MetroPCS owners can forget a standalone option

April 2, 2013

By Robert Cyran and Jeffrey Goldfarb
The authors are Reuters Breakingviews columnists. The opinions expressed are their own.

MetroPCS owners should forget about a standalone option. Dissident investors John Paulson and Peter Schoenfeld persuaded two proxy services that the cellphone operator is selling out on the cheap to rival T-Mobile USA and that independence is a better option. While the agitating may bring a sweeter bid, MetroPCS is unlikely to prosper or exist for long on its own.

The activists claim – and Institutional Shareholder Services and Glass Lewis agree – that the merger short-changes MetroPCS shareholders. They will wind up with just 26 percent of the combined company. An integral part of the evaluation is $1.5 billion MetroPCS raised in 2010 to buy wireless spectrum that has gone unspent.

The cash is being returned to MetroPCS investors as part of the deal. P. Schoenfeld Asset Management argues that deducting this amount before calculating the equity split is unfair since all cellular companies need to buy spectrum. Leave it in, and MetroPCS should get 37 percent, assuming both companies are worth about five times estimated EBITDA.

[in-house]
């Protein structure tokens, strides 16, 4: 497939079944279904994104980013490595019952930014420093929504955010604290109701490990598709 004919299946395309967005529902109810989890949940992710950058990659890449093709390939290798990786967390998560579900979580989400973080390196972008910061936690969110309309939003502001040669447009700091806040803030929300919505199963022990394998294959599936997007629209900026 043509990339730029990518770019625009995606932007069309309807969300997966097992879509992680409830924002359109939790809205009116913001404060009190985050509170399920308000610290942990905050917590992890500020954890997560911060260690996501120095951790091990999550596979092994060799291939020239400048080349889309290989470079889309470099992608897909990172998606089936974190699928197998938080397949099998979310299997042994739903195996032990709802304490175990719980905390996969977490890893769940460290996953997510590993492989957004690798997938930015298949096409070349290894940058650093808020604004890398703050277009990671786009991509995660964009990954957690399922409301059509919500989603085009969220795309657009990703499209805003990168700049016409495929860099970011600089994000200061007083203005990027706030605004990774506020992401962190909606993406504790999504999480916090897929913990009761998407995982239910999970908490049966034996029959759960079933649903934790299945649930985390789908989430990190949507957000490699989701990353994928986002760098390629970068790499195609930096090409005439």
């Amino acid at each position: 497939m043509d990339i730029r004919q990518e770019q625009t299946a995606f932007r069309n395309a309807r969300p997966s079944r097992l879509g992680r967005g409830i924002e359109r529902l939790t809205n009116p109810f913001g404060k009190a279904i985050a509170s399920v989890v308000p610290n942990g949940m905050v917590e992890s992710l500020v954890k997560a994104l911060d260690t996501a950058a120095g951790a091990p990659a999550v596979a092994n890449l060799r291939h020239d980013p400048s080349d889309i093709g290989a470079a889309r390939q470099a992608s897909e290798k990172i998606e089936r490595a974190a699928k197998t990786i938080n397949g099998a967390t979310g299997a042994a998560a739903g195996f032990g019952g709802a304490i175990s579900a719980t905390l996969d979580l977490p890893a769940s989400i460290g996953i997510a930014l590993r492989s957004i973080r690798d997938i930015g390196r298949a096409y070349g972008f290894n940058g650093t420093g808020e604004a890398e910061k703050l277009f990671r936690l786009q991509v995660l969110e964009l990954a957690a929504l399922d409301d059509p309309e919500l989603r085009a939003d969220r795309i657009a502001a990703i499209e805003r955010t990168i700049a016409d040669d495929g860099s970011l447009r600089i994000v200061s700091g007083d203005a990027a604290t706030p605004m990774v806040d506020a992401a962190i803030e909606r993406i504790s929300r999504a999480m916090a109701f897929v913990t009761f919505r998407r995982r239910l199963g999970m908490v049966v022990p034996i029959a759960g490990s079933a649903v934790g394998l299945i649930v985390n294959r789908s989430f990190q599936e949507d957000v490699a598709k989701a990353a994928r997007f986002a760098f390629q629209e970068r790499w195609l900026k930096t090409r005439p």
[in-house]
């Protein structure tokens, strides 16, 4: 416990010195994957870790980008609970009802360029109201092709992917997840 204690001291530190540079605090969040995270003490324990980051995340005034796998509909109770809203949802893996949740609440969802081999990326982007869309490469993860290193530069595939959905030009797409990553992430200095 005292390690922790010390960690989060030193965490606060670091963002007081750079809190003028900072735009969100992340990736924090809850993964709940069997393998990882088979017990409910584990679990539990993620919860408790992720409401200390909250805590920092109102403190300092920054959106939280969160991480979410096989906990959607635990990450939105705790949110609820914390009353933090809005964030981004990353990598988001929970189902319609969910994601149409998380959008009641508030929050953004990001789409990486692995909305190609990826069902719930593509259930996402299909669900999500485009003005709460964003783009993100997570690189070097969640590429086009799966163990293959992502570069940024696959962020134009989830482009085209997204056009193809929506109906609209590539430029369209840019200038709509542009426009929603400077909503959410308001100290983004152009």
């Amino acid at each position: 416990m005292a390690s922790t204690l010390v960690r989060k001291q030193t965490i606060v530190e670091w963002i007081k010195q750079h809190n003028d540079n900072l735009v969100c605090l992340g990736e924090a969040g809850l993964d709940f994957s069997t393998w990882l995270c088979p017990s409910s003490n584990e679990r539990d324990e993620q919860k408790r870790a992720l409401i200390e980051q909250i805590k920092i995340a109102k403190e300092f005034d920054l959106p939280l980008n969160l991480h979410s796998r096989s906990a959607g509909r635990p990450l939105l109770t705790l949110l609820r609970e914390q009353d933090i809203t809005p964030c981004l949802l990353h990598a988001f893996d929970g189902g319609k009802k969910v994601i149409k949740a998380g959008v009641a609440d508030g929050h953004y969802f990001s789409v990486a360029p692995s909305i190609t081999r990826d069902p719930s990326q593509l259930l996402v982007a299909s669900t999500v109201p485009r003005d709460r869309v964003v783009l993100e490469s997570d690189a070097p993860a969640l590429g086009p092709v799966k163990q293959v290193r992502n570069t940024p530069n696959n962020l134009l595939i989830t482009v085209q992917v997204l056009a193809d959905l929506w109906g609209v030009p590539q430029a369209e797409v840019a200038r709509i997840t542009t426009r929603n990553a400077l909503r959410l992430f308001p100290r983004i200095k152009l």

T-Mobile’s network, however, is in better shape and underused. Discounting the cash, therefore, makes the proposed equity split seem reasonable enough.

There’s also the question of over $15 billion of debt provided by T-Mobile’s parent company, Deutsche Telekom. The rate may end up over 7 percent, but it’s not obvious there was – or is – another way to finance the deal. It’s not a far cry from what MetroPCS paid to borrow last month. And up to $7 billion of synergies make the debt worthwhile.

The case about valuation may be reasonable, but making one for independence is not. MetroPCS lost more than 400,000 customers last year and may keep shrinking. Bigger companies can buy the best spectrum, use it more efficiently, get preferential access to new handsets and implement powerful advertising campaigns. They usually earn more, too: AT&T’s estimated 2013 return on assets is almost twice as high as what’s forecast for MetroPCS.

Subscriber growth overall is sluggish and capital intensity rising. Small fries like MetroPCS can’t keep up. Investors may think their company could be worth more to Sprint or even possibly Dish Network one day. Given the industry dynamics, that’s a risky proposition – and rejecting T-Mobile for a standalone future is even more so.

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